Tag Archives: yew

Assessing Winter’s Damage

While most of the garden has burst forth finally, quite a few things have been mighty slow, while others have obviously not survived the winter.  From what I’ve been hearing, everyone has suffered some loss in the garden from the long, cold, snowy winter.   In comparison to some, I think I’ve fared pretty well since I didn’t lose any major specimens.  Mostly I’ve had to just be patient as everything slowly unfolds this year.

The trees and shrubs look pretty healthy, except for some winter burn on the yews.  Unfortunately, these dead spots will not recover and will need to be pruned out as soon as new growth can be seen.  Depending on how bad the damage is, it may look odd for a while until the shrub fills in.  Yews are one of the faster growing evergreens, so if I’m lucky it may fill in within one growing season.

Yew

This yew below suffered the most damage.  That’s because it’s placed much too close to the dryer vent, which pumped out damaging warm air onto it all winter.  Not much I can do about that but prune off the dead branches and hope it isn’t too ugly after.

Yew; Winter Burn

 

Ninebark

 

 

Some of the other shrubs, like the Ninebark and Weigela, have a fair amount of dead wood this year.  That’s easy enough to prune out after the new growth has emerged.  Don’t be in too much of a rush to prune, especially this year when things have leafed out so late.  Otherwise, you may be trimming out slow growth, rather than dead wood.

 

 

Weigela

Three fountain grasses and a lavender plant also succumbed to the winter.   I watched them for a while and saw no signs of life, except some weeds that were moving in.  In this location, I’ve had trouble with the grasses in prior years, so this is a good time to remove them and try something different

Stephi Gardens

Stephi Gardens

Lavender

Lavender (surrounded by Dead Man’s fingers)

 

 

 

 

 

 

 

 

 

 

 

 

 

 

This lavender is barely showing signs of life.  But, it’s better than nothing.

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Earlier this spring, I thought the potted Hens and Chicks had survived their winter outdoors.  Unfortunately, that wasn’t the case. A couple weeks later, they are pretty much dried up and dead.  The red coloring faked me into thinking it was alive, but it was basically just freeze-dried!  This was the first time I left them in the pot outdoors instead of in the unheated porch.  Next year, back in the porch.  The ones that had been planted around some landscaping rocks also didn’t survive.   They were fairly established, so I’m disappointed they didn’t survive.  The rest of the sedums and succulents are just fine.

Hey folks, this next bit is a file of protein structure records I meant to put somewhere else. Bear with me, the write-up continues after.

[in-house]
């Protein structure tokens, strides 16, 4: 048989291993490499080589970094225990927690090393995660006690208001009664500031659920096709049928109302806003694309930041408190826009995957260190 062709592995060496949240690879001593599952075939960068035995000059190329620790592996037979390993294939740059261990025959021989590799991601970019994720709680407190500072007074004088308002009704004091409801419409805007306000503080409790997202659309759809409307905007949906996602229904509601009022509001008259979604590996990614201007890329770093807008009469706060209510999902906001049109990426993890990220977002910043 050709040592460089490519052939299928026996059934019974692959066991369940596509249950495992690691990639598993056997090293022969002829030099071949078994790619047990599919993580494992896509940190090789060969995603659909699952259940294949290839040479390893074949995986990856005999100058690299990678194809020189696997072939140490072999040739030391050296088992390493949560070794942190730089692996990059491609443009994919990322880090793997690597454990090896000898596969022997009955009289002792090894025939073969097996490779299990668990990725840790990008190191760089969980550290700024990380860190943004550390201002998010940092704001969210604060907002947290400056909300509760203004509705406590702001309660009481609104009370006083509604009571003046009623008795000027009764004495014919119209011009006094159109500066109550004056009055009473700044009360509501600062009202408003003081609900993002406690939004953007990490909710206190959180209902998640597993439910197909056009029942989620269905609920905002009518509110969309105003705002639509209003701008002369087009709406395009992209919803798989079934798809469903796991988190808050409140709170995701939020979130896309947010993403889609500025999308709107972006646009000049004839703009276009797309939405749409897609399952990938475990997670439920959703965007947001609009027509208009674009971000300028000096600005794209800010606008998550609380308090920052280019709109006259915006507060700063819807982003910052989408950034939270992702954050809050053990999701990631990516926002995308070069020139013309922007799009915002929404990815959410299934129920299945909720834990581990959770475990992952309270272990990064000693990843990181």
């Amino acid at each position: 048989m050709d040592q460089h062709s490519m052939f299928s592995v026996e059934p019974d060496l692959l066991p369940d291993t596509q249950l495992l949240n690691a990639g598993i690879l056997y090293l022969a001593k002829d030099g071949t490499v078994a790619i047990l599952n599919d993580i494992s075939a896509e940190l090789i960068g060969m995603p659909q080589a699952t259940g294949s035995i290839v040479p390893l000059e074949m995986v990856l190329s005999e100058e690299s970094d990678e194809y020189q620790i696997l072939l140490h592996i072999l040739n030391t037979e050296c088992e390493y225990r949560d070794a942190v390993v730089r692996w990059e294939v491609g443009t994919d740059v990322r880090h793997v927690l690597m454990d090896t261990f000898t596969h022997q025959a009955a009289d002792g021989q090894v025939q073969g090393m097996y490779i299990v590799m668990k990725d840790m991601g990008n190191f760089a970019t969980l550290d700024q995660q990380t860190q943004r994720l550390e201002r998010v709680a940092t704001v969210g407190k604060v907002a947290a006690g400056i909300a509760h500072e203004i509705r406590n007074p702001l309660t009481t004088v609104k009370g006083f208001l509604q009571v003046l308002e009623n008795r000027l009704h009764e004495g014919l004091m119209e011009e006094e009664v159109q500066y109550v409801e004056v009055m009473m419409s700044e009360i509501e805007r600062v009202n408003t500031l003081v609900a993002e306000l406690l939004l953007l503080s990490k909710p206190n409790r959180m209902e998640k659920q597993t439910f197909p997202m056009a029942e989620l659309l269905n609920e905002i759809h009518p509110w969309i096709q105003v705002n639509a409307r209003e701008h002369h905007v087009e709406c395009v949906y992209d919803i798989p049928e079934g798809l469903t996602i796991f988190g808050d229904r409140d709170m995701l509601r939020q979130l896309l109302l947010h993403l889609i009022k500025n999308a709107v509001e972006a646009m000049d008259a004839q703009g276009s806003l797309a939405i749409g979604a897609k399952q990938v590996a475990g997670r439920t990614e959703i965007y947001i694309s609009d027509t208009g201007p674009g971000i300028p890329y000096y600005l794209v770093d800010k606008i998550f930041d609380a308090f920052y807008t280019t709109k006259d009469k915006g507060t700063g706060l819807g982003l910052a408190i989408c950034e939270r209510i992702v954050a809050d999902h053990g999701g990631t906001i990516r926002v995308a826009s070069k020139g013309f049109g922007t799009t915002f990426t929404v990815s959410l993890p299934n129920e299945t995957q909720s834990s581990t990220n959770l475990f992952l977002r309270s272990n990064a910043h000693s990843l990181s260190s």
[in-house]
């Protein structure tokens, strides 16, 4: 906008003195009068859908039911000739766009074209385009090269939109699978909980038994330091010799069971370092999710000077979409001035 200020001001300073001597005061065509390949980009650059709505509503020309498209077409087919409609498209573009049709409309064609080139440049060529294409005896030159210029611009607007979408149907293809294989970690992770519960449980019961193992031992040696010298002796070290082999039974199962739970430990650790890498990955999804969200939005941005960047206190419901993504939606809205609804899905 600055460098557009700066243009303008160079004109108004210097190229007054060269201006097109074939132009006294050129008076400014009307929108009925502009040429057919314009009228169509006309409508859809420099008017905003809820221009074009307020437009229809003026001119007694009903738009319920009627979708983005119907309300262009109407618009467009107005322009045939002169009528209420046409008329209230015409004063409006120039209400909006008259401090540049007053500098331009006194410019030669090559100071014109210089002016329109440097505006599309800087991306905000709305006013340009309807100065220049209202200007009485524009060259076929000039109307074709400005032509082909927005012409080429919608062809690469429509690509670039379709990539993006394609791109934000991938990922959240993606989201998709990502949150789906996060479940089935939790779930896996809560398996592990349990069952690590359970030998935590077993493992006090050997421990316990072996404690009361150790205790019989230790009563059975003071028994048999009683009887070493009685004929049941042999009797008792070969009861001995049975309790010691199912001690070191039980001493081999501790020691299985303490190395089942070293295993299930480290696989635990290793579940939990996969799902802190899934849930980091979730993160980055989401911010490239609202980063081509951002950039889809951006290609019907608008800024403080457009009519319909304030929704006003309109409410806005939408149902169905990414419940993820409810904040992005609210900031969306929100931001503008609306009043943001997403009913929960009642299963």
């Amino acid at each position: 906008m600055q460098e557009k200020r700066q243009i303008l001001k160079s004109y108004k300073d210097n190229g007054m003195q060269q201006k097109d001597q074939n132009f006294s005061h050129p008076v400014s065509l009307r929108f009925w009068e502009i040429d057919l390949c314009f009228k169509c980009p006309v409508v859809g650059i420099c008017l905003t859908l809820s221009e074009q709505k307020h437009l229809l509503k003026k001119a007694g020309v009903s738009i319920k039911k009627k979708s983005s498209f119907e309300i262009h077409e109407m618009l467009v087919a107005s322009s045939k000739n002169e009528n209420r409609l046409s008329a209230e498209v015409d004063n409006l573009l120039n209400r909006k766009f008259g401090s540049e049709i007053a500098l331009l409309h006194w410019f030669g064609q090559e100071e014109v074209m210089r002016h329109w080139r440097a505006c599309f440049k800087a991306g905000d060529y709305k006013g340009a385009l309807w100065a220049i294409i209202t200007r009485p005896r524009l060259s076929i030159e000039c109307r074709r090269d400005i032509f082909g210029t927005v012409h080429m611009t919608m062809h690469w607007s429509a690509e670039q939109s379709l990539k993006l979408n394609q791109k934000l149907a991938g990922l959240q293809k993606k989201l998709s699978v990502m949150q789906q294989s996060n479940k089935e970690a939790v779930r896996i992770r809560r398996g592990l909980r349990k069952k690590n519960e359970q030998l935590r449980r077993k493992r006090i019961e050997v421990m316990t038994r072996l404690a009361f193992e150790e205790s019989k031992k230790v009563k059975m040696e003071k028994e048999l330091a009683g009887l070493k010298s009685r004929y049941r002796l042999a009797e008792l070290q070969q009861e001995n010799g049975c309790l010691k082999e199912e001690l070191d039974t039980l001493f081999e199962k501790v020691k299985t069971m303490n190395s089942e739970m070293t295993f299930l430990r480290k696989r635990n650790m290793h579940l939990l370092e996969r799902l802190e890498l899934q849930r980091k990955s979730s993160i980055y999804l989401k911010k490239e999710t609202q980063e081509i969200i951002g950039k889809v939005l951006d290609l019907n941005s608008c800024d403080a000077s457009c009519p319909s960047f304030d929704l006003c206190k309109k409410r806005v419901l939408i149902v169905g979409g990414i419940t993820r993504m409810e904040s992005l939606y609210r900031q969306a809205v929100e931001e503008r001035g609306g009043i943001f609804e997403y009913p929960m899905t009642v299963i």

Hens and Chicks

How did your plants do this winter?

 

Problem Areas

Everyone has problem areas in their yard.  This week, I’m going to show some of ours and some of the solutions we’ve finally come up with.  First was an area off the corner of the house.  When we first moved in, the landscaper designed the space to have 3 large Austrian Pines in the corner with some yews and junipers in front of the window.

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Little did we know that a self-planted maple was growing right next to it in my neighbors yard. It grew extremely rapidly to become one of the biggest trees around the property. It was so dense that it created too much shade for the Austrian Pines to grow properly (and killed off all her shrubs as well). So, last year we finally threw in the towel and had our trees removed to try and fix up this very noticeable part of the garden and house. In the process, we also took out the creeping junipers that were half dead as well from lack of sun.

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In the new garden we wanted some type of visual distraction from the neighbors fence since that’s where your eyes would go as you walk up the front walk. But, also wanted to keep it fairly low budget and therefore decided on 3  Arborvitaes. They’re one of the few evergreens that will tolerate shade, although their growth will be very slow. We didn’t want a full privacy hedge, just something to distract your eyes.  We happened to have 4 Annabelle hydrangeas on the side of the house that are far too big for the space and by mid season flop over into the main brick walkway to the back of the house. In this new shade garden we created, the hydrangeas would be a perfect plant. They can obviously tolerate the shade and can finally just grow as they want in an appropriate space. Of course, to fill in the rest, I moved some hostas from elsewhere in the yard. We also had some boxwoods added to give the space a more finished, less wild look.

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We think this was a great improvement to the front yard. The only problem we had was that everything was planted/transplanted right before the drought hit last summer. I did a lot of watering to keep all the plants alive and they all survived the drought and the winter.